Discussing the design, decisions and discovery involved in developing Mutability Detector, an open-source analysis tool for Java.

Sunday, 15 July 2012

Times Have Changed, But An Instant Stays The Same: Checking for Mutability in JSR 310

I recently attended a London Java Community meetup to try out the new date and time API scheduled for Java 8[1]. JSR 310 (or "ThreeTen" as named on GitHub) provides an upgrade to the standard date and time libraries available in the JDK. At first use, ThreeTen looks to have addressed the mistakes of old JDK Date API, and draws influence from the popular, defacto standard date/time library, JodaTime[2].

Overall I was very impressed with the design and discoverability of the API. And of course, I'm a big fan of it's design choice to use immutability wherever possible.

Since JodaTime is somewhat of a poster-child for immutability in Java, and it's unsurprising the same design principle has transferred to ThreeTen. I was curious to see how effective Mutability Detector could be in helping to enforce this principle.

Using the highly rigourous and scientific method of grep'ing the codebase for the term " immutable ", as included in the JavaDoc for such types, I found 55 immutable classes in ThreeTen. For each of those 55, I added a unit test case to assert the class is immutable. Out of those 55, 6 tests are failing. Among the passing tests are some of ThreeTen's core classes: LocalDate, LocalDateTime, Duration, Period, and more. I'm really impressed by how 'cleanly' these immutable implementations are. I'm also happy with the apparent success rate of Mutability Detector on this real-world codebase (though I know that the results assume zero false negatives).

There's two ways to look at 6 failing tests from 55. Firstly, assuming that when a ThreeTen author documents a class as immutable, it is, Mutability Detector produces 6 false positives. Secondly, assuming that Mutability Detector correctly analyzes, ThreeTen has unexpected mutability in 6 classes. Since these conditions are mutually exclusive, over the next few blog entries, I'm going to take a look at the classes in question. First up is DateTimeFormatter.

The assertion:


Fails with:

  Expected: javax.time.format.DateTimeFormatter to be IMMUTABLE
      but: javax.time.format.DateTimeFormatter is actually NOT_IMMUTABLE
 Field can have a mutable type (java.util.Locale) assigned to it. [Field: locale, Class: javax.time.format.DateTimeFormatter]
 Field can have a mutable type (javax.time.format.DateTimeFormatterBuilder$CompositePrinterParser) assigned to it. [Field: printerParser, Class: javax.time.format.DateTimeFormatter]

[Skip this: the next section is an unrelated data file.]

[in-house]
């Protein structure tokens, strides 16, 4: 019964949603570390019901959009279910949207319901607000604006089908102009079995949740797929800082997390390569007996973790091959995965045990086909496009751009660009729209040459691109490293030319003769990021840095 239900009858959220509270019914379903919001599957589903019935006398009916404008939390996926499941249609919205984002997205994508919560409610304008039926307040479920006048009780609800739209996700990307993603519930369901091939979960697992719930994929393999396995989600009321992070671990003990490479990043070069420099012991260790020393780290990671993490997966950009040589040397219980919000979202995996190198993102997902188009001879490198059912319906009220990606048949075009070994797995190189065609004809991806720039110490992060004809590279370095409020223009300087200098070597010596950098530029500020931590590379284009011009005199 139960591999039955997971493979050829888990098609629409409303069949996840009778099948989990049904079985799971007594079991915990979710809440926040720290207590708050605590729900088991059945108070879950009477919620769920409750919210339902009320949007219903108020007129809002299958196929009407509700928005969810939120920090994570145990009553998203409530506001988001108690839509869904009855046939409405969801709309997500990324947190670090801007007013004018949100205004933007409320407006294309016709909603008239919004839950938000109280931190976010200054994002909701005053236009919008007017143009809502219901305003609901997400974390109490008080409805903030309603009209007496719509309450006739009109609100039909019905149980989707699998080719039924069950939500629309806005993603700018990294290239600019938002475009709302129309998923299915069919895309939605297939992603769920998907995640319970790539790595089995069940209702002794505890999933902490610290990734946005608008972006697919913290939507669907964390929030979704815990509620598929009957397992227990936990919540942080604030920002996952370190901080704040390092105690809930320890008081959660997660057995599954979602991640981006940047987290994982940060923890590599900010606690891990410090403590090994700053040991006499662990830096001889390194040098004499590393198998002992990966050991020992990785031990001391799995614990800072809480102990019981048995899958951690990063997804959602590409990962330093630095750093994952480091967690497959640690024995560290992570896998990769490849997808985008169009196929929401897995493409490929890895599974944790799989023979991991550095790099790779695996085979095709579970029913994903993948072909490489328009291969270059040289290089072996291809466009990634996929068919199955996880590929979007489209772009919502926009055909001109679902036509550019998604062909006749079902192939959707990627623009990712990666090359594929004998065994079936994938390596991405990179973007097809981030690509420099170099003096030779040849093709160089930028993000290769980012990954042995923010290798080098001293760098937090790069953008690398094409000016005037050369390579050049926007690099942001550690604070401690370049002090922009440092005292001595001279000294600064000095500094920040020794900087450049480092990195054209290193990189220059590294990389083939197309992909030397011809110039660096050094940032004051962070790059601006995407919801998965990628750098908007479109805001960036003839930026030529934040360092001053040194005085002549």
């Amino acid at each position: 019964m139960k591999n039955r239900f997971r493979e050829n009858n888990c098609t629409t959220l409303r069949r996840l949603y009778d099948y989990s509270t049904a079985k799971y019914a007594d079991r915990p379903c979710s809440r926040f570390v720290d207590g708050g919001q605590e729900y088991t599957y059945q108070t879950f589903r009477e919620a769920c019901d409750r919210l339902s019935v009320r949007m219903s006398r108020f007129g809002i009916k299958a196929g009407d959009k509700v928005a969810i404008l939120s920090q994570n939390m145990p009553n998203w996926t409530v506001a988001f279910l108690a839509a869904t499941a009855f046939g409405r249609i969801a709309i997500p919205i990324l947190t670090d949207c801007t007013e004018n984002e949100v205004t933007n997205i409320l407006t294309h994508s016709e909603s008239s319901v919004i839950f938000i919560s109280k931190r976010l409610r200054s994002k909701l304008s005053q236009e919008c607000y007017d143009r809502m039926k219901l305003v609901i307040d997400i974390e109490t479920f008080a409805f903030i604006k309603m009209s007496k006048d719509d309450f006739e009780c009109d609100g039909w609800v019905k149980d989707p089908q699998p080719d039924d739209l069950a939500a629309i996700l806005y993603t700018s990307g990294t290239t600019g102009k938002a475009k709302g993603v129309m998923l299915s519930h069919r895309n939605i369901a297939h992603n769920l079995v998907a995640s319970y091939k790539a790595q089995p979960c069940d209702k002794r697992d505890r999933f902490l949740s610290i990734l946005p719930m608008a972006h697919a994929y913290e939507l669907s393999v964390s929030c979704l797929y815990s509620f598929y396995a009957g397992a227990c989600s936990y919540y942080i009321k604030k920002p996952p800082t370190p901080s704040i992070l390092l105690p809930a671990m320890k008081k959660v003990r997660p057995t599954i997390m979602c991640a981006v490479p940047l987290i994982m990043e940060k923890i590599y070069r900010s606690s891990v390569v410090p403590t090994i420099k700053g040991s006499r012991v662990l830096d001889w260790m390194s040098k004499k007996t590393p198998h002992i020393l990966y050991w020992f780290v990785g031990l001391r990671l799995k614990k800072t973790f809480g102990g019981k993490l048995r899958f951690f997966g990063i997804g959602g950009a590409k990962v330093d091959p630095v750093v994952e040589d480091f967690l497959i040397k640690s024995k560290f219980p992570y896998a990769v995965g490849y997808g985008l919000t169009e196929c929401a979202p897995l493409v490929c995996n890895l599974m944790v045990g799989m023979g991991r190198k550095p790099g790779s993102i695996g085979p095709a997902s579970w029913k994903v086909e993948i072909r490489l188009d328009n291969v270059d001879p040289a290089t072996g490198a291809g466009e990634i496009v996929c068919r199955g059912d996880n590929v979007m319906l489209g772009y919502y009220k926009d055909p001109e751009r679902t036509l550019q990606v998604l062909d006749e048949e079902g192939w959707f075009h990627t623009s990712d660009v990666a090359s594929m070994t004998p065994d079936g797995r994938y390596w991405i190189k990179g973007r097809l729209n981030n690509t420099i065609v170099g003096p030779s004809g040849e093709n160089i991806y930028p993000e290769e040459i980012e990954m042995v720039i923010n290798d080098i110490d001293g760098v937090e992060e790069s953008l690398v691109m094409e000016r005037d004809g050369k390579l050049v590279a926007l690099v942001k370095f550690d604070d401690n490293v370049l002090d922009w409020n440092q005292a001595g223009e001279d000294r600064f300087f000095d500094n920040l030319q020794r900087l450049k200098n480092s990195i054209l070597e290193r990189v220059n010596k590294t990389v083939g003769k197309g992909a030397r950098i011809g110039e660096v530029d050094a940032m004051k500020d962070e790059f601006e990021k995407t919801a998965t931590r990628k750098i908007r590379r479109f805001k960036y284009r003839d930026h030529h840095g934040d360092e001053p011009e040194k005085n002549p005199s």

Allowed reasons:

DateTimeFormatter is considered mutable because it has two fields of mutable types. The types in question being java.util.Locale, and a ThreeTen internal type, CompositePrinterParser.  Since the result for Locale (for the JDK 1.6u25 incarnation at least) is a false positive relating to The String Problem, which I can suppress in the unit test, I'll take a more detailed look at CompositePrinterParser.

The problem that Mutability Detector has with this class is that it contains a field which is an array type. There are several ways of (ab)using an array field that breaks immutability. The class can: (A) modify the contents of the array field after construction; (B) let a mutable element of the array escape to where it can be modified; (C) let the array escape so that callers can modify the contents; (D) take the array passed to the constructor without performing a defensive copy. Note that Mutability Detector isn't yet capable of this kind of analysis, so it just panics at the sight of an array field, and leaves it up to us, the developer, to investigate.

Out of those potential problems described:

(A) doesn't happen. The class only iterates over the array, it doesn't modify the contents.
(B) isn't applicable here. The element type of the array is an interface which is contracted to be immutable.
(C) and (D) are the interesting parts. There is no getter for the array field, and it's private. The only way the array escapes, is that it is passed as the constructor argument to another instance of the same class. Since we know that same class doesn't modify the array, the destination for the escaping array is a "safe haven". That particular constructor is also only ever called by the same class, so it doesn't need to copy the passed in array. There is a second constructor, but that takes a List, and performs a defensive copy of it, so the class really is in control of that array field.

VERDICT: False Positive

For both Locale, and CompositePrinterParser, we can add suppressions, or "allowed reasons" for mutability. Thus the test case can look like this:

This will allow the test to pass, ignoring the false positives, but failing again if someone introduces mutability another way.
Score so far, ThreeTen 1, Mutability Detector 0. Next up, ResourceZoneRulesDataProvider. (Click here for the next blog entry).

[1] Thanks to OpenGamma, Stephen Colebourne, Richard Warburton, James Gough et al for organising.
[2] This is unsurprising, since one of the technical spec leads of JSR 310, Stephen Colebourne is the creator of JodaTime.

No comments:

Post a Comment